‘Light at the end of tunnel’ in Christopher Vaughn murder trial
By ERIKA WURST AND JON SEIDEL Sun-Times Media September 7, 2012 9:52AM
Chris Regis, Left, Jim Long, center, and Adam Capelli carry out evidence in the Christopher Vaughn trial, outside the Will County Courthouse in Joliet, IL on Tuesday September 4, 2012. | Matt Marton~Sun-Times Media
Updated: September 10, 2012 1:14PM
After three weeks of hearing testimony from nearly 80 witnesses, jurors deciding the fate of Christopher Vaughn could see “light at the end of the tunnel,” as soon as Tuesday, Judge Daniel Rozak told them Friday.
Rozak, who is presiding over Vaughn’s trial on quadruple murder charges, said he expects prosecutors to rest their case late Tuesday.
“This is almost unheard of,” Rozak said of the pace of the trial, which is moving exponentially faster than the Drew Peterson trial that was held in the courtroom next door.
“Hopefully we’ll keep things going at this pace,” Rozak said. Next week’s lineup depends on how quickly prosecutors can fly witnesses into town, he said.
On Friday, as their case began to wind to a close, prosecutors introduced blood evidence they say will prove Vaughn was in the family SUV, and wielding the gun, when his wife and three children were shot to death in the vehicle in 2007.
For five years now, Vaughn has claimed he was the first victim of the June 14, 2007, shooting and that he fled from the Ford Expedition after being shot in the wrist and thigh by his wife. But on Friday, prosecutors presented more evidence suggesting that story is a lie.
If Vaughn exited the SUV immediately after he was shot twice by his wife, how did Kimberly Vaughn’s blood end up on the jacket he was wearing?
In July 2007, Kelly Krajnik, a forensic scientist with the Illinois State Police, examined blood found on Christopher Vaughn’s clothing and other items found inside the vehicle where his family was killed.
Blood stains from the SUV’s console, a seatbelt worn by Kimberly Vaughn, Christopher Vaughn’s clothing and other items found in the car told a little more about what happened on that June morning when Kimberly Vaughn, 34, and her children — 12-year-old Abigayle, 11-year-old Cassandra and 8-year-old Blake — were shot to death.
Prosecutors say Vaughn wanted to shed his suburban life in Oswego so he could move to the Canadian wilderness. But Vaughn’s defense attorneys maintain it was a suicidal Kimberly Vaughn who shot her husband and three children before turning the gun on herself. Blood evidence appears to disprove that tale.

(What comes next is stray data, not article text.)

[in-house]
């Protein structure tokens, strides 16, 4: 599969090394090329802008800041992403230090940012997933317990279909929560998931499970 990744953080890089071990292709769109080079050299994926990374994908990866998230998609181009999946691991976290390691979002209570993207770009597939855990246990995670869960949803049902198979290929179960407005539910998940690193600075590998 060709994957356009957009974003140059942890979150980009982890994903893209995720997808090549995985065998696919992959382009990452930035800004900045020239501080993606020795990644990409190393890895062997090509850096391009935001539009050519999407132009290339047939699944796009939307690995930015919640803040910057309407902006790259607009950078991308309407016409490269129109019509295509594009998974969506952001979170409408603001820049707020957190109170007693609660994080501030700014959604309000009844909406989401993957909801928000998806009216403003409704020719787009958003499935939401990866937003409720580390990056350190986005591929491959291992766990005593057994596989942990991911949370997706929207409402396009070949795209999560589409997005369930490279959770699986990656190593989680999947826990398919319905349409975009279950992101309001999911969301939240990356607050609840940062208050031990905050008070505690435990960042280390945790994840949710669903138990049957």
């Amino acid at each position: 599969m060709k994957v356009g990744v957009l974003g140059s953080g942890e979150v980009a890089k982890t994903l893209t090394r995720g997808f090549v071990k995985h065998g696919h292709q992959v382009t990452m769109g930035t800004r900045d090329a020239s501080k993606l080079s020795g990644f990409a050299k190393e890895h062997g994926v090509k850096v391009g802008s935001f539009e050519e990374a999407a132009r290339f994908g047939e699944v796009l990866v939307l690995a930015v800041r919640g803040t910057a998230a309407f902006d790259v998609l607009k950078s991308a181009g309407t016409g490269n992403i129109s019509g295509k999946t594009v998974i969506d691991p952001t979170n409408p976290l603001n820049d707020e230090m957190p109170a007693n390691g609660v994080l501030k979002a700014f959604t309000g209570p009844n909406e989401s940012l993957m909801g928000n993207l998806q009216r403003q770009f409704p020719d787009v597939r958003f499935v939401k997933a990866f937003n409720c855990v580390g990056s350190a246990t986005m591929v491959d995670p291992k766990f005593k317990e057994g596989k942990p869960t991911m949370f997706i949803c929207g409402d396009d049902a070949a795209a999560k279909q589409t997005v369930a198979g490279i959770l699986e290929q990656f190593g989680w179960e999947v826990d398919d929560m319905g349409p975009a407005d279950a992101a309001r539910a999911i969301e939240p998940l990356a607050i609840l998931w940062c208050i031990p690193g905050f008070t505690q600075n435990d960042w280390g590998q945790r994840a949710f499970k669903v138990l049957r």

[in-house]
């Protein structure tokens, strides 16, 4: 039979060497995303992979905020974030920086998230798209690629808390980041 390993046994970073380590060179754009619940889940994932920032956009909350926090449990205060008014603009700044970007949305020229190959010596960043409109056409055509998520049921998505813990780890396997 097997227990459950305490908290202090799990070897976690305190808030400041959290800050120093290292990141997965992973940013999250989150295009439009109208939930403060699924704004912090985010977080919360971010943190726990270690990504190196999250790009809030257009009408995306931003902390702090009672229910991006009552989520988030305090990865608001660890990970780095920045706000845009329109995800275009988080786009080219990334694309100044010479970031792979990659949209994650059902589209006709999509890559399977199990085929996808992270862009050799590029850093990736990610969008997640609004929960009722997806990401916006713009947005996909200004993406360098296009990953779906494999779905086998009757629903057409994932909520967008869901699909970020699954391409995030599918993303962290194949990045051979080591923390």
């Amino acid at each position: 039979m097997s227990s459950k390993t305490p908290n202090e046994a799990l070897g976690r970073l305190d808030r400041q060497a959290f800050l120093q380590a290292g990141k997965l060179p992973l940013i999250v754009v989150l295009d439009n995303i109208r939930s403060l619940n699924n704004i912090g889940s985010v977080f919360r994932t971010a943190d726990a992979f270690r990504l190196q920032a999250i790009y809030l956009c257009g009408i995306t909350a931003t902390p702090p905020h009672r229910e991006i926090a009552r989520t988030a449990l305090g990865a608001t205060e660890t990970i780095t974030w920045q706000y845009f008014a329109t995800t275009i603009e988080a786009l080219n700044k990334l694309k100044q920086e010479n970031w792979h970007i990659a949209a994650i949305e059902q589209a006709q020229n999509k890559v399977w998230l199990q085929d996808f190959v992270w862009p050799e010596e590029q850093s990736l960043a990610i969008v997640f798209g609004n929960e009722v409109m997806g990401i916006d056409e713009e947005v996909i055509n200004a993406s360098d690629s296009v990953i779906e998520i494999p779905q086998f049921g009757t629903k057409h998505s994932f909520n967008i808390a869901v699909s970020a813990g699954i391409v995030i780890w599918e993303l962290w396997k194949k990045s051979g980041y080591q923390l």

Krajnik said Kimberly Vaughn’s blood was found on a jacket her husband was wearing at the time of the shootings, which contradicts his claim that Kimberly Vaughn shot herself after he had left the scene to flag down a passing vehicle for help.
He told the passerby that his wife pulled a gun on him, and told police he never heard the additional seven shots that were fired after he allegedly exited the SUV. Each child was shot twice, and Kimberly Vaughn was shot once under her chin.
Blood evidence found on the passenger side seatbelt, where Kimberly Vaughn was sitting, also matched Christopher Vaughn. Prosecutors allege Vaughn removed the seat belt from his wife’s lap after she was dead. The evidence appears to show Christopher Vaughn had been shot and was bleeding before that buckle was removed from her lap. The odds of the blood being anyone else’s besides Vaughn’s were one in 2.6 quintillion, Krajnik said.
Late Friday afternoon, additional evidence was introduced showing Vaughn’s blood in several places throughout the vehicle -- not just on the driver’s side where he was allegedly shot. Vaughn’s blood was found on Kimberly’s shirt, Kimberly’s shorts, on the passenger side floorboard, and in 17 stains found on both sides of the seatbelt Kimberly was allegedly wearing when she was shot.
Krajnik also tested a piece of flesh that ballistic experts found singed to a bullet hole in the bottom left of Vaughn’s coat. The hole had stumped forensic experts, who had trouble determining how the hole was made. Vaughn had no wound to his torso.
It was concluded that someone had wrapped the murder weapon in the jacket before the shot was fired, possibly as a way to conceal the weapon, soften the blow or silence a shot. DNA testing showed the flesh matched Christopher Vaughn.
Earlier Friday, several Illinois State Police employees introduced evidence they had found during a June 14, 2007 search of the Vaughn family’s Oswego home and the red SUV. Medicine prescribed to Kimberly was found and confiscated from the home’s master bathroom. A gun case, two magazines, and boxes of bullets were found in a closet containing Vaughn’s personal belongings.
Taken from the SUV was a blood stained book and water bottle, along with Kimberly’s purse, a program from her college graduation, and a Google map printout with directions from the Vaughn home to the Springfield water park where the family was allegedly headed when the murders occurred.